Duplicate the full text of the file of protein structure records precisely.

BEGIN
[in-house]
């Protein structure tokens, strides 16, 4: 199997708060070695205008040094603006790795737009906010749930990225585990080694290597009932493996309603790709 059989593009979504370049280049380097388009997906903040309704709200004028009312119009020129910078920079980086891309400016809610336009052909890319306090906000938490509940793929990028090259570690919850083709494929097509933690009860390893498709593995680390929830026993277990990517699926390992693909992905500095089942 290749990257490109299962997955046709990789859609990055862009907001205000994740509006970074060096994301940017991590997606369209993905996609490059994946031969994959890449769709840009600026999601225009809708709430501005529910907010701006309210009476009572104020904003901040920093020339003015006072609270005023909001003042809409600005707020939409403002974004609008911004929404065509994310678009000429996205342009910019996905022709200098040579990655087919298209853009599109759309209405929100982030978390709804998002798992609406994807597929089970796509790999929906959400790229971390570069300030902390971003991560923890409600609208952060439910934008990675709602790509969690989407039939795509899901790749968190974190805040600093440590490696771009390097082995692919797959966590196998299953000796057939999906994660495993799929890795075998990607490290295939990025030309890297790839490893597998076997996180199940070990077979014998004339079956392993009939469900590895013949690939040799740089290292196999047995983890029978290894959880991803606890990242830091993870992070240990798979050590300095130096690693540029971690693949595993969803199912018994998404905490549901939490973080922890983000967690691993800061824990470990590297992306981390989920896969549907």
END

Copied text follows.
[in-house]
């Protein structure tokens, strides 16, 4: 199997708060070695205008040094603006790795737009906010749930990225585990080694290597009932493996309603790709 059989593009979504370049280049380097388009997906903040309704709200004028009312119009020129910078920079980086891309400016809610336009052909890319306090906000938490509940793929990028090259570690919850083709494929097509933690009860390893498709593995680390929830026993277990990517699926390992693909992905500095089942 290749990257490109299962997955046709990789859609990055862009907001205000994740509006970074060096994301940017991590997606369209993905996609490059994946031969994959890449769709840009600026999601225009809708709430501005529910907010701006309210009476009572104020904003901040920093020339003015006072609270005023909001003042809409600005707020939409403002974004609008911004929404065509994310678009000429996205342009910019996905022709200098040579990655087919298209853009599109759309209405929100982030978390709804998002798992609406994807597929089970796509790999929906959400790229971390570069300030902390971003991560923890409600609208952060439910934008990675709602790509969690989407039939795509899901790749968190974190805040600093440590490696771009390097082995692919797959966590196998299953000796057939999906994660495993799929890795075998990607490290295939990025030309890297790839490893597998076997996180199940070990077979014998004339079956392993009939469900590895013949690939040799740089290292196999047995983890029978290894959880991803606890990242830091993870992070240990798979050590300095130096690693540029971690693949595993969803199912018994998404905490549901939490973080922890983000967690691993800061824990470990590297992306981390989920896969549907």